As shown in Table 2, univariate analysis showed that patients in the EBD failure group had significantly longer stricture segments when compared to the EBD success group (, ). Between the two groups, there were no statistical differences in stricture diameter, time of first EBD, number of EBD, and interval between EBD sessions. No differences were observed among different caustic substances (, ). In addition, effectiveness of EBD treatment did not differ among different dysphagia scores (, ). In multivariate analyses with generalized linear mixed models, the length of stricture in the EBD failure group was higher than that in the EBD success group (, , , 95% OR: 1.228–8.371), but other variables were not associated with the different treatment outcomes.
a-test; brank-sum test; cchi-square test or Fisher exact method. Values are expressed as (range) in EBD clinical resolution and EBD failure.
Seven (4.4%) esophageal perforations occurred in 6 (13.6%) patients. No dilatation-related mortality, massive hemorrhage, or severe infections were observed. Four patients were managed initially with fasting, intravenous antibiotics, and parenteral nutrition, and two patients required gastrostomy placement. After 10–14 days of treatment, radiologic studies revealed perforation closure but esophageal strictures were severe and long (4–10 cm). All six patients had GTE later.
3.3. Esophageal Stent Placement
Five stents were placed in 4 patients because of persistent dysphagia after repeated EBD (8, 10, 12, and 15 times, resp.). All 4 patients had long segment strictures. Two patients ingested alkali and two ingested acids. Stents were removed after 2–3 months. Three patients had clinical resolution after stent placement 1-2 times. Two patients failed stenting and subsequently had surgery.
3.4. Gastric Tube Esophagoplasty (GTE)
GTE was performed in 14 patients. All of them had long strictures. Nine patients ingested alkali and 5 ingested acids. Two patients developed an anastomotic fistula which closed after 10–14 days of conservative management including intravenous antibiotics and nasogastric feeding. Two patients developed an anastomotic stricture which resolved after EBD 1-2 times.
Esophageal balloon dilatation has been recommended as the choice of treatment for esophageal stricture in children. Patients with caustic substance-induced strictures have less satisfactory outcome and require a significantly higher number of dilatation sessions for improvement as compared with noncaustic strictures [3, 4, 6–8, 15]. However, there is still lack of a well-established consensus on when and how to optimize dilatation in children with CES, such as the best time to begin dilatation, the dilatation interval, the maximum number of dilatations to be considered failure, and the time to consider other treatment options. In our series, 60% of patients had clinical resolution with EBD and 40% failed EBD. Only length of stricture segment was statistically different between the EBD success group and the failure group. Initial dysphagia scores were not associated with the outcome of EBD. We did not observe any difference in time of the first EBD between EBD clinical resolution and failure groups.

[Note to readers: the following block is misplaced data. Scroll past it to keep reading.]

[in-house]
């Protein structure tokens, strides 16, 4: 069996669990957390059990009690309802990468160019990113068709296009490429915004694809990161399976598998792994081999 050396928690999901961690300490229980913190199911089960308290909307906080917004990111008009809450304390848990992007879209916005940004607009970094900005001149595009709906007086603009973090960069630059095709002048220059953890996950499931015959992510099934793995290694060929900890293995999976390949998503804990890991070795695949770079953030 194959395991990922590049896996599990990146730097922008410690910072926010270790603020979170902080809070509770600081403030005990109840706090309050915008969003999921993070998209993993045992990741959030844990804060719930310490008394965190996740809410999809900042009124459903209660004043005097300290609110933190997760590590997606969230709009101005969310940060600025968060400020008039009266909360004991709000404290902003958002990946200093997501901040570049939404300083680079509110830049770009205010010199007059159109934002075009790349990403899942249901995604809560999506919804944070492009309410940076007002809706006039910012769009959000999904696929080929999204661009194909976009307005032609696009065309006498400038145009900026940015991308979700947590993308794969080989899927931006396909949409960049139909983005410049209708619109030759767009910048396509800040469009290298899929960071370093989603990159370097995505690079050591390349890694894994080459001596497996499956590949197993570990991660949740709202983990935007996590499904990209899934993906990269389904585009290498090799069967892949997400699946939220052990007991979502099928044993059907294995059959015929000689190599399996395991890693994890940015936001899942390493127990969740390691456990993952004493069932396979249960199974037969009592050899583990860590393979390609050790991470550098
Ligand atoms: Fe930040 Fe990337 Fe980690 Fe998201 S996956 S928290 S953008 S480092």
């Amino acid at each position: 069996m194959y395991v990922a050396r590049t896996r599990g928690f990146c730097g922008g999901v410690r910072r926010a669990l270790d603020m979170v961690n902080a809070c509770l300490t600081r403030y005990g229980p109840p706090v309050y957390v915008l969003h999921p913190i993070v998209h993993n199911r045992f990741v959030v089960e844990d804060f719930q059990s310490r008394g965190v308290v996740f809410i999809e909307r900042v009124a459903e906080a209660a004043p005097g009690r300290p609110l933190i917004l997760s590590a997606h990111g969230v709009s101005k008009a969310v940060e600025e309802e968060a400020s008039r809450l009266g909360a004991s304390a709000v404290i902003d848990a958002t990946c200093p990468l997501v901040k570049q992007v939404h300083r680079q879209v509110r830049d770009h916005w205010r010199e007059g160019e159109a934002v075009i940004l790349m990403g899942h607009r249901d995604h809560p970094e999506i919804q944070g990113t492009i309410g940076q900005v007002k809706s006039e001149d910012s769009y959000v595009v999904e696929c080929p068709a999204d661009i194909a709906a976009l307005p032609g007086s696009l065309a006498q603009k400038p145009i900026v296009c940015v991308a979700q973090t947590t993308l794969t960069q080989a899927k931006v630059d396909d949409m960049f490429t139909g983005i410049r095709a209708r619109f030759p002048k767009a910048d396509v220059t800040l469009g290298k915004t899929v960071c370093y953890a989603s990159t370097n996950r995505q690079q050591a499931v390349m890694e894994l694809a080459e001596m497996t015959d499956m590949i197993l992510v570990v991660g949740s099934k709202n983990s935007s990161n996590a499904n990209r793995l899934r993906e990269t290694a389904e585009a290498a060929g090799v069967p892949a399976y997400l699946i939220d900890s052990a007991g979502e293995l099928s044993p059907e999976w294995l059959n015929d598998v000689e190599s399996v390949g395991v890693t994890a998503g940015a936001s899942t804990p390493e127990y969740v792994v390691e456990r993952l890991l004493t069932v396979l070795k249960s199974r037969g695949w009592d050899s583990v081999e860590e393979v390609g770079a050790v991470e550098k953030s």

The EBD success rate of 60% in our study is lower than that reported by others [8, 16] and may be due to several factors: (1) Most of our patients had long segment strictures. (2) Most of our patients were referred to our hospital more than 4 weeks after caustic substance ingestion. Uygun et al.  reported that earlier (7–25 days after ingestion of caustic substances) balloon dilatation was more effective with significantly shorter dilatation duration and less dilatation sessions when compared to late (26–60 days) dilatation. Alshammari et al.  waited at least 3 weeks between EBDs. A decision to consider balloon dilatation as failure is still debatable. Some studies suggest that esophageal strictures require 6 months to 3 years for stabilization [17–19]. In our study, the interval in EBD was between 3 and 40 weeks with an average of 8 weeks. In our EBD success group, the majority of patients (88.5%) were resolved within the first year.
With repeated EBD, 40% of our patients did not have clinical resolution and required stent placement and/or GTE. In our study, 7 (4.4%) esophageal perforations occurred in 6 (13.6%) patients, which is consistent with the observation reported by Contini et al. , who showed that delayed dilatation (>6 weeks after caustic ingestion) in children carried a higher risk of perforation and a higher recurrence rate in comparison to timely (<6 weeks) dilatation.
In conclusion, we report here our experience of 43 children with caustic esophageal stricture treated with EBD in the past ten years. Twenty-six (60.5%) patients considered EBD success, which correlated with stricture length. However, about 40% of our patients did not have clinical improvement after EBD and required stent placement and/or GTE. Optimization of EBD is needed for the treatment of caustic esophageal stricture in children.
The data supporting the current findings are not publicly available since the database is currently not anonymous and contains all the patients’ names. However, it will be available upon request.
This study was approved by the Institutional Ethics Committee of the Guangzhou Women and Children’s Medical Center.
Written informed consent was given by the caregiver of children for their clinical records to be used in this study.
The work was presented as an abstract in the 51st Annual Meeting of ESPGHAN in Geneva, Switzerland, May 9–12, 2018.
Conflicts of Interest
The authors declare that they have no competing interests.
The authors thank Dr. Craig Friesen from Children’s Mercy Hospital, Kansas City, Missouri, USA, for the critical reading of the manuscript.